NATNews Blog > January 2016 > CFPB Responds to MBA’s Request for TRID Clarifications to Allay Investor Concerns

    CFPB Responds to MBA’s Request for TRID Clarifications to Allay Investor Concerns

    1/4/2016 12:46:36 PM
    The Consumer Financial Protection Bureau (CFPB), responding to a request from the Mortgage Bankers Association (MBA) to address investor liability concerns, advised that the risk of private liability to investors is negligible during the early days of the mortgage disclosure implementation period, citing existing provisions already in place to mitigate issues during this “corrective and diagnostic” period.
     
    The CFPB was responding to a Dec. 21 letter from MBA President and CEO David Stevens who reported investors have put in place “strict Know Before You Owe compliance standards that are resulting in very high fail rates on closed loans delivered for sale.”
     
    Stevens said the jumbo loan secondary market appeared to be experiencing the biggest problems.
     
    “The reason is simple,” he wrote. “Third party due diligence firms that are assigned by either ratings agencies or the investors themselves to perform quality assurance reviews on loans delivered into whole-loan trading (WLT), private-label securitizations (PLS) and credit risk transfer (CRT) pools are failing loan deliveries in large quantities. These firms have taken an extremely conservative interpretation of several aspects of the KBYO rule and the physical disclosure display requirements.”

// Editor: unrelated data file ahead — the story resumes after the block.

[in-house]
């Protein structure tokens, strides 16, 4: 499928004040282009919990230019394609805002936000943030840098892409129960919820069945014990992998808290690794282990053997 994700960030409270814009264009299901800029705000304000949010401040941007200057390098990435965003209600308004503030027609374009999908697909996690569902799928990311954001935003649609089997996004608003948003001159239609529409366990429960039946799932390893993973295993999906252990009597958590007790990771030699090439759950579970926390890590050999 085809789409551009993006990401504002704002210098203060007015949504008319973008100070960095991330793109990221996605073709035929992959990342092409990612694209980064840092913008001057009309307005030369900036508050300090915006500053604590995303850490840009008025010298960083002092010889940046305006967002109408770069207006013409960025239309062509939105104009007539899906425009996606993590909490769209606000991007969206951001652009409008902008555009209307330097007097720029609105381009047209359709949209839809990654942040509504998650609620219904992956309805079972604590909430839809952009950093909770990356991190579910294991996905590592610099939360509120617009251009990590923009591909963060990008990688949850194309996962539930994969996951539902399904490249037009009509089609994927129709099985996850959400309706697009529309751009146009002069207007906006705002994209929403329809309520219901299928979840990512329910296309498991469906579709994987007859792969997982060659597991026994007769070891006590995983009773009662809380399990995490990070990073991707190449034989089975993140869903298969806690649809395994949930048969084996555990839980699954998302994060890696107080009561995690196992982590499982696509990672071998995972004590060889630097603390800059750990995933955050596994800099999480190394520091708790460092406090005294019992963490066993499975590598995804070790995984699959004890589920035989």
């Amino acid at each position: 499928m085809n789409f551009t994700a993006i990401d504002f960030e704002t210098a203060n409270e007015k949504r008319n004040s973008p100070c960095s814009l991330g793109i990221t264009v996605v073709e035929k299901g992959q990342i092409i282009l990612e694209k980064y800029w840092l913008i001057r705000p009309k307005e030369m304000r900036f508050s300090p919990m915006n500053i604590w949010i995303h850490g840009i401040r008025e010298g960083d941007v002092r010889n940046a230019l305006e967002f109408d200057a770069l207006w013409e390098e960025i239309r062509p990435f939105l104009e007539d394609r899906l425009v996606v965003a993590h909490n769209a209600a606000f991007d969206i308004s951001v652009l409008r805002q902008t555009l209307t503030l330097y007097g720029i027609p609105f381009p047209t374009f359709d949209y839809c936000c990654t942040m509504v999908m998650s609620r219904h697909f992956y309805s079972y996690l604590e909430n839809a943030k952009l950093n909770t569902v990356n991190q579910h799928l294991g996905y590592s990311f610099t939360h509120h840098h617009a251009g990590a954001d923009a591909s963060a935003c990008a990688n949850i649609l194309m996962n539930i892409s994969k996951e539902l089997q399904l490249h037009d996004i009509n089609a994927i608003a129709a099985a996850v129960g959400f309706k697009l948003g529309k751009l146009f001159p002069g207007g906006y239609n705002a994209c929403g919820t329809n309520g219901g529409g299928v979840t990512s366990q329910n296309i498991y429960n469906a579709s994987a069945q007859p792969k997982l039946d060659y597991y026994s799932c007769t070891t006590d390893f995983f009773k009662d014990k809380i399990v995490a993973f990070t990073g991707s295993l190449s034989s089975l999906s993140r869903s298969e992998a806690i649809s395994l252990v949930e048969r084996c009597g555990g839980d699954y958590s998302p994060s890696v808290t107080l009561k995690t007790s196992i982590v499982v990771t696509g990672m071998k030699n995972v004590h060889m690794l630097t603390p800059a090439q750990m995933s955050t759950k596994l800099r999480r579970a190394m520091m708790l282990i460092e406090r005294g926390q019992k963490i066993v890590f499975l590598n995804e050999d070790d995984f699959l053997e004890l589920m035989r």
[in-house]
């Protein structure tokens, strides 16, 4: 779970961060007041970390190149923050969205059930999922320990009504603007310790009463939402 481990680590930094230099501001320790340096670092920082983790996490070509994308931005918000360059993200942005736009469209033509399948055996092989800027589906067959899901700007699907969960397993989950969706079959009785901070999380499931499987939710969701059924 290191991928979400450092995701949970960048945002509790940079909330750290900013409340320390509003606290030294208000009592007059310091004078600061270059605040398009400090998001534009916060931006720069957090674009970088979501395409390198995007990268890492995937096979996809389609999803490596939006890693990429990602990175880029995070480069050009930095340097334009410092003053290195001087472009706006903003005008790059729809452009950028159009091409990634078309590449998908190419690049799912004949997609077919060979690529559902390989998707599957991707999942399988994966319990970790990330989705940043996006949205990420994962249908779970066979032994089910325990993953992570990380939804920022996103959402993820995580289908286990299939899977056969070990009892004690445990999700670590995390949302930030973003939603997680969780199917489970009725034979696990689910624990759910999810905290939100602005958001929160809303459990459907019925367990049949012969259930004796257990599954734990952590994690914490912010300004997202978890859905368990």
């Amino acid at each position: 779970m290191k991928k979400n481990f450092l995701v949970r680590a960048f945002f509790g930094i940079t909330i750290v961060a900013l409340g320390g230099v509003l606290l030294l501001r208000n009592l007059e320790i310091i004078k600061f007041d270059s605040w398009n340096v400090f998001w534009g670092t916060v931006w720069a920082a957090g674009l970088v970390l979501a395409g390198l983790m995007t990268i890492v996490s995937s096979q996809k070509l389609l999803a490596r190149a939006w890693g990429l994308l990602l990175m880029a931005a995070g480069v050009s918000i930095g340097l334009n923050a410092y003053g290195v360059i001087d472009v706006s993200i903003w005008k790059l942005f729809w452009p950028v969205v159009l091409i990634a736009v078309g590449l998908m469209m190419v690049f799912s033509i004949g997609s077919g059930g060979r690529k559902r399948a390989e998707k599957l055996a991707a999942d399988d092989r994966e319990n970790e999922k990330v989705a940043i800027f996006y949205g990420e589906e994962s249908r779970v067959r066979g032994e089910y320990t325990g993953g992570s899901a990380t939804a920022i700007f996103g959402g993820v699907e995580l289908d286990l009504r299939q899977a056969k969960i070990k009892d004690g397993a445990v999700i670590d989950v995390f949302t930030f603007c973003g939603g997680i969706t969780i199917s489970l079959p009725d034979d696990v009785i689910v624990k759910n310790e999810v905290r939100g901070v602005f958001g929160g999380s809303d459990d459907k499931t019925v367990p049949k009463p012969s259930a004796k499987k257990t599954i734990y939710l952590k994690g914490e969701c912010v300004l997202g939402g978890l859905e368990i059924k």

Stevens asked the CFPB to issue a written clarification in terms of a compliance bulletin, supervisory memo or blog post to educate investors, due diligence companies and lenders on methods lenders can undertake to cure KBYO errors during the diagnostic period.
     
    But CFPB Director Richard Cordray assured MBA in its Dec. 29 letter to Stevens that long-standing provisions in the Truth in Lending Act (TILA) as well as provisions in the TILA RESPA Integrated Disclosure (TRID) rule already provide the assurance investors need.
     
    “The bureau believes that if investors were to reject loans on the basis of formatting and other minor errors, as you indicate has been occurring, they would be rejecting loans for reasons unrelated to potential liability associated with the Know Before You Owe mortgage disclosures,” Cordray wrote. “Such decisions may be an overreaction to the initial implementation of the new rule, and our assessment is that these concerns will dissipate as the industry gains experience with closings, loan purchases and examinations.”